A brief guide on what to consider before planting this year’s winter crop on the Downs.

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What happens if we receive heavy soaking rain this autumn – early winter?

Do you plant a winter crop this season?

Apparently the world has plenty of wheat so the prices aren’t great. However cereal stubbles are invaluable in assisting with moisture absorption and retention in the soil profile.

Chickpeas performed exceptionally well last winter. The prices are holding up. However the chickpea industry has grave reservations about back to back plantings of chickpeas because of the potential for disease infection (Ascochyta, Phytophthera, Sclerotinia) and the build-up of resistance to the genetics and chemicals for disease control.  If the soil moisture profile can be filled by rainfall or irrigation over the next 6 weeks, I am sure that chickpeas will be high on the cropping check list.

Another major consideration with planting winter crops this season will be root lesion nematodes. For our soils, the main species is Pratylenchus thornei. A cropping sequence of wheat followed by wheat, chickpeas, soybeans or mungbeans favours the proliferation of root lesion nematodes which can significantly reduce yields in subsequent plantings of wheat (70%), barley (20%) or chickpeas (20%).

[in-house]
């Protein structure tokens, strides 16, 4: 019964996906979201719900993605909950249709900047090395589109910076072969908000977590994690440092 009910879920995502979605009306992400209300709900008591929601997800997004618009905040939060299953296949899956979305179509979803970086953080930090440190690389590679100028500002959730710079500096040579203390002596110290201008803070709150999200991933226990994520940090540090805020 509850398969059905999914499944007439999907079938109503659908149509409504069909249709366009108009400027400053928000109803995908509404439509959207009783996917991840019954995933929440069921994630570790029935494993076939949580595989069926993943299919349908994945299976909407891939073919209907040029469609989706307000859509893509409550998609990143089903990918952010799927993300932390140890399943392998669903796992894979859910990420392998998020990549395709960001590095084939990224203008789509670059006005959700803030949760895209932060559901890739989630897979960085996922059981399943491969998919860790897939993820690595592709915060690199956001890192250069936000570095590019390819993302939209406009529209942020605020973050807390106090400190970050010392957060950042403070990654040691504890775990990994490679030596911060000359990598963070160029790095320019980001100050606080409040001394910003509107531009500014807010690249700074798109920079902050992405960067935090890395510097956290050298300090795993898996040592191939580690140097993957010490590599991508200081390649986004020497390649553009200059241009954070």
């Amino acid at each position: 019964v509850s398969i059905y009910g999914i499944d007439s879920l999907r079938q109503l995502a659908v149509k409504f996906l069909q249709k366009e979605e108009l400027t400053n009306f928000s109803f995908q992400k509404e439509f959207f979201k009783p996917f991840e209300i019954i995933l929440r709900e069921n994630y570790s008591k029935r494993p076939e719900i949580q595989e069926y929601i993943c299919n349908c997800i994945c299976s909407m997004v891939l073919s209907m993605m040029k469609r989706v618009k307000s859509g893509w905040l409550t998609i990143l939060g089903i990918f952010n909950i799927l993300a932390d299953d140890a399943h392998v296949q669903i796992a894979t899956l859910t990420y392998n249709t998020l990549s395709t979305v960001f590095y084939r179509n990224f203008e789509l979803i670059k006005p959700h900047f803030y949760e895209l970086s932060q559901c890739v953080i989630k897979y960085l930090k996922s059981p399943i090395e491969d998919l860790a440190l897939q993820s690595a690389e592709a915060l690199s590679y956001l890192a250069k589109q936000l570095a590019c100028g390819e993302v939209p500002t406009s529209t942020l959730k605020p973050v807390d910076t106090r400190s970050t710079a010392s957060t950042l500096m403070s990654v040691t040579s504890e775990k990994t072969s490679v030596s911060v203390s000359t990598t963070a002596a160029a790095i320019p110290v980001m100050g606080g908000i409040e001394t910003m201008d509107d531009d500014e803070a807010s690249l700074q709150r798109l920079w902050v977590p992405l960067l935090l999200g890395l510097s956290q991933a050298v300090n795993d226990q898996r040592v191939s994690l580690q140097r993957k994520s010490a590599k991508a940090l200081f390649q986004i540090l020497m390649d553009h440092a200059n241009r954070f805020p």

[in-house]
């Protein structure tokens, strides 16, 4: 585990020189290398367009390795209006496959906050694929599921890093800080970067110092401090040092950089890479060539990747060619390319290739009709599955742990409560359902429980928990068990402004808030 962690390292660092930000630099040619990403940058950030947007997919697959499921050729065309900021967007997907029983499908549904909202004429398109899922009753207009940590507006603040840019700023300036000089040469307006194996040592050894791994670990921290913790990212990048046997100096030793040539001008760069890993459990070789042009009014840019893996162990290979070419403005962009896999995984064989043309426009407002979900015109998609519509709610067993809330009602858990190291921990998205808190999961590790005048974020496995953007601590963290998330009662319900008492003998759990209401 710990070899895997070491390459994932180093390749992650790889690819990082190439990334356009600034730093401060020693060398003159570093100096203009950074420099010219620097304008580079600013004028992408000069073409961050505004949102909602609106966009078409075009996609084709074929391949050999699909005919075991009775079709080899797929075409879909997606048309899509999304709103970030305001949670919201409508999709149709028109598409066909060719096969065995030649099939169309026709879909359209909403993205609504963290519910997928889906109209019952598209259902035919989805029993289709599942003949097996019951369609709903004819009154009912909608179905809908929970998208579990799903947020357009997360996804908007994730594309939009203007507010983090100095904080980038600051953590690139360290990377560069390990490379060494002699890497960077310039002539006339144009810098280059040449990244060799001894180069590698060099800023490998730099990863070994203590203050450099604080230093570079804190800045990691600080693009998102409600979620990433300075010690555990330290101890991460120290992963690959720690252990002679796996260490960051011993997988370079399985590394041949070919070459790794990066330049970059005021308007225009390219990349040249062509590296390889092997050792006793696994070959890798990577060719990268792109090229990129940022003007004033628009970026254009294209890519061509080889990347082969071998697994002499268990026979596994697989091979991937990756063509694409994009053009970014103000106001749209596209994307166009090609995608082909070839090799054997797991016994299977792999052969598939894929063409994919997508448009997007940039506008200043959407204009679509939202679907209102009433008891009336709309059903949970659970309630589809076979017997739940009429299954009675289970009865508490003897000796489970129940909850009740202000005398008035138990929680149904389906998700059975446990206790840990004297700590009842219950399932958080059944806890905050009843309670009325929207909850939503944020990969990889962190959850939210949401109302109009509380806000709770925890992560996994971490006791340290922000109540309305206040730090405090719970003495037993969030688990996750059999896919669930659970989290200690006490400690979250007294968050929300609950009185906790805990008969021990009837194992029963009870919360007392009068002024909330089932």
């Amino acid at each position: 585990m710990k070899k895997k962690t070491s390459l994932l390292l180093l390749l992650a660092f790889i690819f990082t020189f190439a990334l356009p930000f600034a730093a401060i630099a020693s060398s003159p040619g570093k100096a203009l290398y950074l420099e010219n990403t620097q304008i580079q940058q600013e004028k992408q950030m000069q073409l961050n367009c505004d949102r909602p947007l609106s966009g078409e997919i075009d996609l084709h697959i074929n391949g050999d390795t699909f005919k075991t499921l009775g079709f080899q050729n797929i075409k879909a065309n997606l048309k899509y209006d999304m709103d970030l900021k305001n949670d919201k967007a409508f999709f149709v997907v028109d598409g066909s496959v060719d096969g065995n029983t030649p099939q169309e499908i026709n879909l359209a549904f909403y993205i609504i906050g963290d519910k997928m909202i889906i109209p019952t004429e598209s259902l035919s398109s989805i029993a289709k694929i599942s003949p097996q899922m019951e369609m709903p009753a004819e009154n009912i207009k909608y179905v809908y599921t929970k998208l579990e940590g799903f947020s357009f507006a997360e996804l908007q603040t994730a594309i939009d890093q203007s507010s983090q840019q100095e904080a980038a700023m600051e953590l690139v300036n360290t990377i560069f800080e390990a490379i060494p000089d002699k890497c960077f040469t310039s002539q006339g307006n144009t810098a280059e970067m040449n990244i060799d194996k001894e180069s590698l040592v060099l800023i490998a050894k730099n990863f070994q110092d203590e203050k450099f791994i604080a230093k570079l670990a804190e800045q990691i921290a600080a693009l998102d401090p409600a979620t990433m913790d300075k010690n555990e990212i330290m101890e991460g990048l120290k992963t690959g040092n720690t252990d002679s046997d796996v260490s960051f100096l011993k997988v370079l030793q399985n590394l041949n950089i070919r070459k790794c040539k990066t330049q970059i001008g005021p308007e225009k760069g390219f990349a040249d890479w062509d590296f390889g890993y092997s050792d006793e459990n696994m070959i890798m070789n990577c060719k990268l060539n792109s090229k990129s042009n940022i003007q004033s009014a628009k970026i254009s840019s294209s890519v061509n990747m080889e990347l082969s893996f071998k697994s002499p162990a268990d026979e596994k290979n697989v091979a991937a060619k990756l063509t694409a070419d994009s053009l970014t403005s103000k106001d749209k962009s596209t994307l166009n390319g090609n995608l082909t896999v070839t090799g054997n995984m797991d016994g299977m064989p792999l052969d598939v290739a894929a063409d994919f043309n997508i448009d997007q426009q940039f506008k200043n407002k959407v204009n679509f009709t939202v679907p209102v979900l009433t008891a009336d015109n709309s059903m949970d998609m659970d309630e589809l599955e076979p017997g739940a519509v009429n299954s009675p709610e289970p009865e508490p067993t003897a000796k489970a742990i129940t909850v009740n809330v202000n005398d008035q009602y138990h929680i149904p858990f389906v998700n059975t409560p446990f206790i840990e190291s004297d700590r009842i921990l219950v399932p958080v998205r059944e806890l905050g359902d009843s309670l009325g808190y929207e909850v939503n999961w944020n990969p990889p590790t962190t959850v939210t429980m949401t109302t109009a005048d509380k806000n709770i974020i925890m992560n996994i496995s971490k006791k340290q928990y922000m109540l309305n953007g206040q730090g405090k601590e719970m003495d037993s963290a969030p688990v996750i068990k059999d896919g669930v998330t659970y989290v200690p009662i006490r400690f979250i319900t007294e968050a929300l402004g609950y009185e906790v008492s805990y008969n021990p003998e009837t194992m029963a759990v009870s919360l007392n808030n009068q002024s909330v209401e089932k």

Soybeans, mungbeans and chickpeas do not show obvious symptoms that they are supporting large numbers of root lesion nematodes.

Once a high population of root lesion nematodes is established, it might take several years of rotation with cotton, sorghum or corn to reduce the population to a level which won’t affect the yields of wheat, barley or chickpeas.

If you have planted wheat, chickpeas and mungbeans in succession in the past 2 years, I’d recommend that you have your soil tested for root lesion nematodes before planting wheat, barley or chickpeas this winter.


Written by

Graham Boulton

Black Earth Agronomy

0429 063907

The information provided above is based on experience and knowledge developed while operating as an Agronomist on the Darling Downs. The opinions contained within this post are entire that, and may not apply to a grower's specific circumstance.  We recommend consulting your own agronomist to ensure best performance on your own farm.

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